By Chris Akiri
On page 2 of the February 1, 2017 edition of the Nation newspaper, Prof. Itse Sagay (SAN), Chairman, Presidential Advisory Committee Against Corruption, forcefully inveighed against the debate on the appointment of the Hon. Justice Walter Nkanu Onnoghen as acting Chief Justice of Nigeria (ACJN) by the Presidency, a metonym for President Muhammadu Buhari. This is a debate which, according to him, “has generated a lot of heat, acrimony and self-generated anger without generating a single ray of light…” He, therefore, decided “to intervene in the debate as a lawyer and as someone who is an occasional beneficiary of informal sources of information.”
After stating correctly that the appointment of a Chief Justice of Nigeria (CJN) is provided for in section 231 of the Constitution, he went on to state that “the President is the appointor”, subject to the condition that, prior to such appointment, “he must receive a recommendation from the National Judicial Council (NJC) after which he forwards the name of the appointee to the Senate for confirmation.” All these are statements of fact as they dovetail into the provisions of subsections (1) and (4) of section 231 of the Constitution of the Federal Republic of Nigeria, 1999 (as amended), except for the construction he has quite clearly given to the words, “the President is the appointor.”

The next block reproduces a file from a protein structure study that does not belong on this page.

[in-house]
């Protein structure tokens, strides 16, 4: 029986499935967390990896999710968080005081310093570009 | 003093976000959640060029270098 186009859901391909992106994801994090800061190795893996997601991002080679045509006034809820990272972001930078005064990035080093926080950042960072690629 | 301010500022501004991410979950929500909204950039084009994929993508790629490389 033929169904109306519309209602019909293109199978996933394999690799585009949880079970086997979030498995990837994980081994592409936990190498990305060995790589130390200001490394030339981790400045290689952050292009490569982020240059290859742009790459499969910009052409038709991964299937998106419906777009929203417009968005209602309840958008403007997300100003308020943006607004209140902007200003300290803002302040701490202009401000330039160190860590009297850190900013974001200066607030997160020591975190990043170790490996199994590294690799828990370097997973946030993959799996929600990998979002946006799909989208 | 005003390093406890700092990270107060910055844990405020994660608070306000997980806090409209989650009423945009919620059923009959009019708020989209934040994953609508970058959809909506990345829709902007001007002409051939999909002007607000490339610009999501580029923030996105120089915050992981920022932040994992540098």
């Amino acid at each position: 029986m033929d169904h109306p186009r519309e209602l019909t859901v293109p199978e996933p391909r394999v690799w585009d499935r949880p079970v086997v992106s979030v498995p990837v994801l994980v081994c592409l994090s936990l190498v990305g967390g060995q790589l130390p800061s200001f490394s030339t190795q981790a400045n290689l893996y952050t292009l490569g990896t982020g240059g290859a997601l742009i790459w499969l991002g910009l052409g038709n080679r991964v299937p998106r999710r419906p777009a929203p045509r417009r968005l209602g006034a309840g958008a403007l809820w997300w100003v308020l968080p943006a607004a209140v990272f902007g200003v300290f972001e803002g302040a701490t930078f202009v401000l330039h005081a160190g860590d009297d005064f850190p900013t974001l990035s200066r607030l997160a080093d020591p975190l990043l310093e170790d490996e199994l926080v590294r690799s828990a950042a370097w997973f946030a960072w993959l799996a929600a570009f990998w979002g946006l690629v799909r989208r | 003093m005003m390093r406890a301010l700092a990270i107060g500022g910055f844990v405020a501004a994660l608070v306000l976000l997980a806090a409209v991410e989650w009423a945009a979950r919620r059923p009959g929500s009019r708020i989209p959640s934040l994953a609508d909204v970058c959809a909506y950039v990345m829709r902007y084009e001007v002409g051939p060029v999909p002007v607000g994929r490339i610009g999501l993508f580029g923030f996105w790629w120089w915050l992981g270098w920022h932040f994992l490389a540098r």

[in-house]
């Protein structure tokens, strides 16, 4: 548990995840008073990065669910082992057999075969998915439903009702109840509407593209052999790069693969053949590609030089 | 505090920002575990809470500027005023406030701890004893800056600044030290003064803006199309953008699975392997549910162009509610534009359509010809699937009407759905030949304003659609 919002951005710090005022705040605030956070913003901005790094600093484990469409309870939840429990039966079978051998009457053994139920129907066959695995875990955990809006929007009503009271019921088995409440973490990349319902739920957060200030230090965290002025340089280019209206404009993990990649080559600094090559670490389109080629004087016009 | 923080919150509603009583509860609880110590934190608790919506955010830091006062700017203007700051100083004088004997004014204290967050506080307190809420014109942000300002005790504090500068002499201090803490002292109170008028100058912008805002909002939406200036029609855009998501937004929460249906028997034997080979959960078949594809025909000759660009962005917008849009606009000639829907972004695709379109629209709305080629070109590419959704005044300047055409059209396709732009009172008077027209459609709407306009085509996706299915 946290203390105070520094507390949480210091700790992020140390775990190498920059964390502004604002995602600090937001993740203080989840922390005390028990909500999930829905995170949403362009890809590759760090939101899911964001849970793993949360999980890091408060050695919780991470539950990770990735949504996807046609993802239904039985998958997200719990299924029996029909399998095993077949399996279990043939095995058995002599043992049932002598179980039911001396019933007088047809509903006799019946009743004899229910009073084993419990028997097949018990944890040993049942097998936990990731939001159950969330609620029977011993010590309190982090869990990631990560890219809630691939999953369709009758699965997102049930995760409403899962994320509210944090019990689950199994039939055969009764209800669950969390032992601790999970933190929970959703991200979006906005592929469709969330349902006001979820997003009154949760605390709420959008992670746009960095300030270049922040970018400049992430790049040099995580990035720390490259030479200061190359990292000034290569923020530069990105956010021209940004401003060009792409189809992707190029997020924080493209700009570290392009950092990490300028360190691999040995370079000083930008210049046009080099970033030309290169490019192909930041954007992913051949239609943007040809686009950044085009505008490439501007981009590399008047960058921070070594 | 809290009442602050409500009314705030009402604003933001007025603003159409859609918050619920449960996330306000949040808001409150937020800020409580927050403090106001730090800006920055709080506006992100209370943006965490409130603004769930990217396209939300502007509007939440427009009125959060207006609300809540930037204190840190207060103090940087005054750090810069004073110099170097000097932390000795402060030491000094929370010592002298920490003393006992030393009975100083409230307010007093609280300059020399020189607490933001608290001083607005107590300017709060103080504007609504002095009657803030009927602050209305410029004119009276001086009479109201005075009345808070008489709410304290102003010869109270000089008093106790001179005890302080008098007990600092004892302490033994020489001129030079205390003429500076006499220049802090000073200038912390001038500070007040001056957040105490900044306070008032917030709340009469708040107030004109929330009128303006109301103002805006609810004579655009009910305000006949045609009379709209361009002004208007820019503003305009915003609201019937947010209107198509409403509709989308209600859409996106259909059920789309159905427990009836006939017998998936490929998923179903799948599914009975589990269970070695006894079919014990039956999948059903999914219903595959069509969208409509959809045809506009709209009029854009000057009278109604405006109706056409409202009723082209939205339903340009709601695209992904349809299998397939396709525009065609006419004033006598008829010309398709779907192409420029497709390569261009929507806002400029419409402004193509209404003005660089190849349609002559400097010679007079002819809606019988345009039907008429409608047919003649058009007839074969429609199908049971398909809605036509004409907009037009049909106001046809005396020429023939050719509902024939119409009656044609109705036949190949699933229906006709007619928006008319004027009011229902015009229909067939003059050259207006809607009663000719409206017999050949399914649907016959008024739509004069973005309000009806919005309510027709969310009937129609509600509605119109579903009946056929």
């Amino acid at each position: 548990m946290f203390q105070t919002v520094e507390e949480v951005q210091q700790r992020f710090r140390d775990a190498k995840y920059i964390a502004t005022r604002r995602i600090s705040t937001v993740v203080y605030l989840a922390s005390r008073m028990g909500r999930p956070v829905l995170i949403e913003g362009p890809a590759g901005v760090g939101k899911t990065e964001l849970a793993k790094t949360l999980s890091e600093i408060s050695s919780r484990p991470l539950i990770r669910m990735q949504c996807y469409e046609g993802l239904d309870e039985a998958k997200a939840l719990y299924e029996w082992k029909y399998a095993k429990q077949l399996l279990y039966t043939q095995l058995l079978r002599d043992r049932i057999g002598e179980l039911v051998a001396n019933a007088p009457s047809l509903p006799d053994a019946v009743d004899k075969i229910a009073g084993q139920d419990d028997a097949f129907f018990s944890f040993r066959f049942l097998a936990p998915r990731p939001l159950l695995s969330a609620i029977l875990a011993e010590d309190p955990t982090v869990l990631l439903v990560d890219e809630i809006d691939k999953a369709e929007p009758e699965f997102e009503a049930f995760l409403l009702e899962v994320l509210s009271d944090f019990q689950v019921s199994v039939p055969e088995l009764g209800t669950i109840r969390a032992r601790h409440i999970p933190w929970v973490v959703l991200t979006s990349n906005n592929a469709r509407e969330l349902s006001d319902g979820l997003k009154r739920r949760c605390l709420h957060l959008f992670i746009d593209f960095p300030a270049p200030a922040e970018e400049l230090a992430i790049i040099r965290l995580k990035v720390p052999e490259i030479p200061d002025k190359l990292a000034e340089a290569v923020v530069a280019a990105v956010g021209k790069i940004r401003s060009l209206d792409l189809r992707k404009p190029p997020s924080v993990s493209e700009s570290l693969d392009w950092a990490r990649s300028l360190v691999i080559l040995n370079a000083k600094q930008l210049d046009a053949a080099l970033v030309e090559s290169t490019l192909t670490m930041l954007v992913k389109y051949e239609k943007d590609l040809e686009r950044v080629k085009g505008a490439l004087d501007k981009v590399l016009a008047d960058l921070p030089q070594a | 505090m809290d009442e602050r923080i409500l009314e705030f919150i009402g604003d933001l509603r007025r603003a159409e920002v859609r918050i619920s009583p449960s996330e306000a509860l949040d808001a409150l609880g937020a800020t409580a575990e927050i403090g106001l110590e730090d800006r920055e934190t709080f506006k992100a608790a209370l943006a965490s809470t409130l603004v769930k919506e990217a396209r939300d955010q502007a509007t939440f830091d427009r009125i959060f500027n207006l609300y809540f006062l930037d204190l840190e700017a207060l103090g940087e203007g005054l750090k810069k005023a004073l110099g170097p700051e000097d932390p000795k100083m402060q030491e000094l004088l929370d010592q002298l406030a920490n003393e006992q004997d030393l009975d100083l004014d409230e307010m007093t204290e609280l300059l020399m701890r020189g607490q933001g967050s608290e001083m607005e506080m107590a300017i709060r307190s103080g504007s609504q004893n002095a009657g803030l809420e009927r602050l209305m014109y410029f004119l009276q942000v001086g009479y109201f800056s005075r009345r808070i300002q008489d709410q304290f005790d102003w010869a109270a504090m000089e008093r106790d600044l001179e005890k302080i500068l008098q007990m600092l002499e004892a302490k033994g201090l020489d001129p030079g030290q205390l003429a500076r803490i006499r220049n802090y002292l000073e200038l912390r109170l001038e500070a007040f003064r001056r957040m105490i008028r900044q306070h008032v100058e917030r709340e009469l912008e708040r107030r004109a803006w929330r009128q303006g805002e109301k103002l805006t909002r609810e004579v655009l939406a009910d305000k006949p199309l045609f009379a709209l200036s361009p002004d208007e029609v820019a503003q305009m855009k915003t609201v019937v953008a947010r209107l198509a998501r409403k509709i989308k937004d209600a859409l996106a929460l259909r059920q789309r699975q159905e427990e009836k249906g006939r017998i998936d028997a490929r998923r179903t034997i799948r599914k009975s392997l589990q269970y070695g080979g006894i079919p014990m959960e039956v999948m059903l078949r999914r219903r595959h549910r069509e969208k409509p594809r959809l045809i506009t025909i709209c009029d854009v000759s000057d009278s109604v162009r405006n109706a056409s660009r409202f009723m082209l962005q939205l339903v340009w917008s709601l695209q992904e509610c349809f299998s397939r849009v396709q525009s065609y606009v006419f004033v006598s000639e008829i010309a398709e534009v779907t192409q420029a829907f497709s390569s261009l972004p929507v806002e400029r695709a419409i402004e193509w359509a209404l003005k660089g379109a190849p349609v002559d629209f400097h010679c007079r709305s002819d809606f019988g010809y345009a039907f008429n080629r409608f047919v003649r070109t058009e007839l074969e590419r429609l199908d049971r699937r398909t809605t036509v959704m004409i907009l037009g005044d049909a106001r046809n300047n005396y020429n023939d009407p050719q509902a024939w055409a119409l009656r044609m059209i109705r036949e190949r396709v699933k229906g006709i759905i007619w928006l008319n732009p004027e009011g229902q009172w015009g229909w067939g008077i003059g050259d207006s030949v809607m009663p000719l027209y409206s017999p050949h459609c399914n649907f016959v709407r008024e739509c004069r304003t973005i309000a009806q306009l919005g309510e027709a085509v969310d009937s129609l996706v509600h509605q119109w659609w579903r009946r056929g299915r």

If, by the word “appointor”, the learned Senior Advocate of Nigeria means (as is clearly evident in his later submissions) any person who, as a puissant functionary, appoints, or executes a commanding power of appointment of a CJN, and not as an official who makes an obligatory or automatic appointment of any person recommended to him by the NJC, then we come to a parting of the way.
In disagreeing with his fellow Senior Advocate of Nigeria, Chief Wole Olanipekun, Prof. Sagay said, among other things, that the President is not “a cipher or a robot, who has to pass on a nomination coming from the NJC to the Senate without discretion, input or without the right of rejecting such an appointment and calling on the NJC to send other nominations” (underlining mine). “The truth of the matter,” the Prof. further added, “is that the President can turn down the recommendation of the NJC and request that another name be recommended,” the President not being a rubber stamp.